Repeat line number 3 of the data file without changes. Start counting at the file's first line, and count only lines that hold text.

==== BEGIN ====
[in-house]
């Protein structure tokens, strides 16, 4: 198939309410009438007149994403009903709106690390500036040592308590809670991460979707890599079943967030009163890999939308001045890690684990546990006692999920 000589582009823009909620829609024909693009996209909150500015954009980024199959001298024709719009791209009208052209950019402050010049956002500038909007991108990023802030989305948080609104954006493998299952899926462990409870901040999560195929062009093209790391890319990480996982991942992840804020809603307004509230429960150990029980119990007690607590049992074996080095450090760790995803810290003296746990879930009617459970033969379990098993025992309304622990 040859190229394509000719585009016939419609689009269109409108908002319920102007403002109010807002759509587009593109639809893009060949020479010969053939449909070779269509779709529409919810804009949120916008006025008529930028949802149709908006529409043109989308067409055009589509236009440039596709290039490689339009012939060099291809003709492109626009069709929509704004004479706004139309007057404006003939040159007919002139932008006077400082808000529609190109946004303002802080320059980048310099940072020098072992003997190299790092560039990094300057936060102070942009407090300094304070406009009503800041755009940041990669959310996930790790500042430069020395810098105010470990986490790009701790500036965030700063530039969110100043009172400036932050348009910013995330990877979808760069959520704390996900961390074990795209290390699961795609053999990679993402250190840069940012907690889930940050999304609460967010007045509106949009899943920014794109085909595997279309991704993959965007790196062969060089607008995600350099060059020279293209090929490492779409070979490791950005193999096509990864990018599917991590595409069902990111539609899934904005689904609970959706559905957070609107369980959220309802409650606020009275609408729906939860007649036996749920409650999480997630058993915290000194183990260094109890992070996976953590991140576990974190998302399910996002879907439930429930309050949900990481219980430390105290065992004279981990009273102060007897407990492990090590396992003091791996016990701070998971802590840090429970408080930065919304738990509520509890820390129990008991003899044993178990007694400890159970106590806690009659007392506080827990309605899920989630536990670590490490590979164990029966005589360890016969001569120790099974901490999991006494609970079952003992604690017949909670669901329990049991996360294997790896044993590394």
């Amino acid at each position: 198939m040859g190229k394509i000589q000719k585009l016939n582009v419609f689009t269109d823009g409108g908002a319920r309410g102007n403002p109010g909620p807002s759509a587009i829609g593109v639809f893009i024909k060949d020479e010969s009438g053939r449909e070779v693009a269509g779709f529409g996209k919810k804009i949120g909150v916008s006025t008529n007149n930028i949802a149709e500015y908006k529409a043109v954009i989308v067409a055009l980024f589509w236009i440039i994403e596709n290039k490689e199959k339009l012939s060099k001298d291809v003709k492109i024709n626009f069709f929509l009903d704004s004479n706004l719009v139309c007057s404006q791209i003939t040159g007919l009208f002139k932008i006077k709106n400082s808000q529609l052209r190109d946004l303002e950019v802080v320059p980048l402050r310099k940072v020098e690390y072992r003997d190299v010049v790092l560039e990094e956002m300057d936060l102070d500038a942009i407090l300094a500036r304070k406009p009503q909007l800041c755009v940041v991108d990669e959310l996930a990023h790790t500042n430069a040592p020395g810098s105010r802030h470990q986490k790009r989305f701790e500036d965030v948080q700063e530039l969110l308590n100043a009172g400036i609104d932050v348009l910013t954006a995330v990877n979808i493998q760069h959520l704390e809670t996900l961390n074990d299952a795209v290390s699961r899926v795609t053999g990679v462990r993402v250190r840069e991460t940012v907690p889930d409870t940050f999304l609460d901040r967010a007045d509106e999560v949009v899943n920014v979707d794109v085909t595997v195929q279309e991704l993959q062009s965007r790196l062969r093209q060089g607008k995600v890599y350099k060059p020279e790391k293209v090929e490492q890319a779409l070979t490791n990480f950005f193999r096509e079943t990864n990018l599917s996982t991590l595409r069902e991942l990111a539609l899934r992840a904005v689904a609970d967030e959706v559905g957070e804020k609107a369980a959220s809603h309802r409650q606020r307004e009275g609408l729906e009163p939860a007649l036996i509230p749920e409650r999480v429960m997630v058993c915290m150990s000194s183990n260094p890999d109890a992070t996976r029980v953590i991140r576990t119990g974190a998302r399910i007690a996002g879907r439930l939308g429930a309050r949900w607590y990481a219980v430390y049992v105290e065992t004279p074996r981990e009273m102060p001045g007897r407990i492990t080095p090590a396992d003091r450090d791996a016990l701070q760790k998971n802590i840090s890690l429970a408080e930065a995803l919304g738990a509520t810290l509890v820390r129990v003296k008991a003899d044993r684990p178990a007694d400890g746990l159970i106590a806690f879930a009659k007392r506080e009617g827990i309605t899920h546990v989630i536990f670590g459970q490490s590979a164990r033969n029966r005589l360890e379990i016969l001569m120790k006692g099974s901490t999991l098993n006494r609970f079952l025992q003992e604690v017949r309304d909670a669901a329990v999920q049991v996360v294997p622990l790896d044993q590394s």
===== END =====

């Amino acid at each position: 198939m040859g190229k394509i000589q000719k585009l016939n582009v419609f689009t269109d823009g409108g908002a319920r309410g102007n403002p109010g909620p807002s759509a587009i829609g593109v639809f893009i024909k060949d020479e010969s009438g053939r449909e070779v693009a269509g779709f529409g996209k919810k804009i949120g909150v916008s006025t008529n007149n930028i949802a149709e500015y908006k529409a043109v954009i989308v067409a055009l980024f589509w236009i440039i994403e596709n290039k490689e199959k339009l012939s060099k001298d291809v003709k492109i024709n626009f069709f929509l009903d704004s004479n706004l719009v139309c007057s404006q791209i003939t040159g007919l009208f002139k932008i006077k709106n400082s808000q529609l052209r190109d946004l303002e950019v802080v320059p980048l402050r310099k940072v020098e690390y072992r003997d190299v010049v790092l560039e990094e956002m300057d936060l102070d500038a942009i407090l300094a500036r304070k406009p009503q909007l800041c755009v940041v991108d990669e959310l996930a990023h790790t500042n430069a040592p020395g810098s105010r802030h470990q986490k790009r989305f701790e500036d965030v948080q700063e530039l969110l308590n100043a009172g400036i609104d932050v348009l910013t954006a995330v990877n979808i493998q760069h959520l704390e809670t996900l961390n074990d299952a795209v290390s699961r899926v795609t053999g990679v462990r993402v250190r840069e991460t940012v907690p889930d409870t940050f999304l609460d901040r967010a007045d509106e999560v949009v899943n920014v979707d794109v085909t595997v195929q279309e991704l993959q062009s965007r790196l062969r093209q060089g607008k995600v890599y350099k060059p020279e790391k293209v090929e490492q890319a779409l070979t490791n990480f950005f193999r096509e079943t990864n990018l599917s996982t991590l595409r069902e991942l990111a539609l899934r992840a904005v689904a609970d967030e959706v559905g957070e804020k609107a369980a959220s809603h309802r409650q606020r307004e009275g609408l729906e009163p939860a007649l036996i509230p749920e409650r999480v429960m997630v058993c915290m150990s000194s183990n260094p890999d109890a992070t996976r029980v953590i991140r576990t119990g974190a998302r399910i007690a996002g879907r439930l939308g429930a309050r949900w607590y990481a219980v430390y049992v105290e065992t004279p074996r981990e009273m102060p001045g007897r407990i492990t080095p090590a396992d003091r450090d791996a016990l701070q760790k998971n802590i840090s890690l429970a408080e930065a995803l919304g738990a509520t810290l509890v820390r129990v003296k008991a003899d044993r684990p178990a007694d400890g746990l159970i106590a806690f879930a009659k007392r506080e009617g827990i309605t899920h546990v989630i536990f670590g459970q490490s590979a164990r033969n029966r005589l360890e379990i016969l001569m120790k006692g099974s901490t999991l098993n006494r609970f079952l025992q003992e604690v017949r309304d909670a669901a329990v999920q049991v996360v294997p622990l790896d044993q590394s």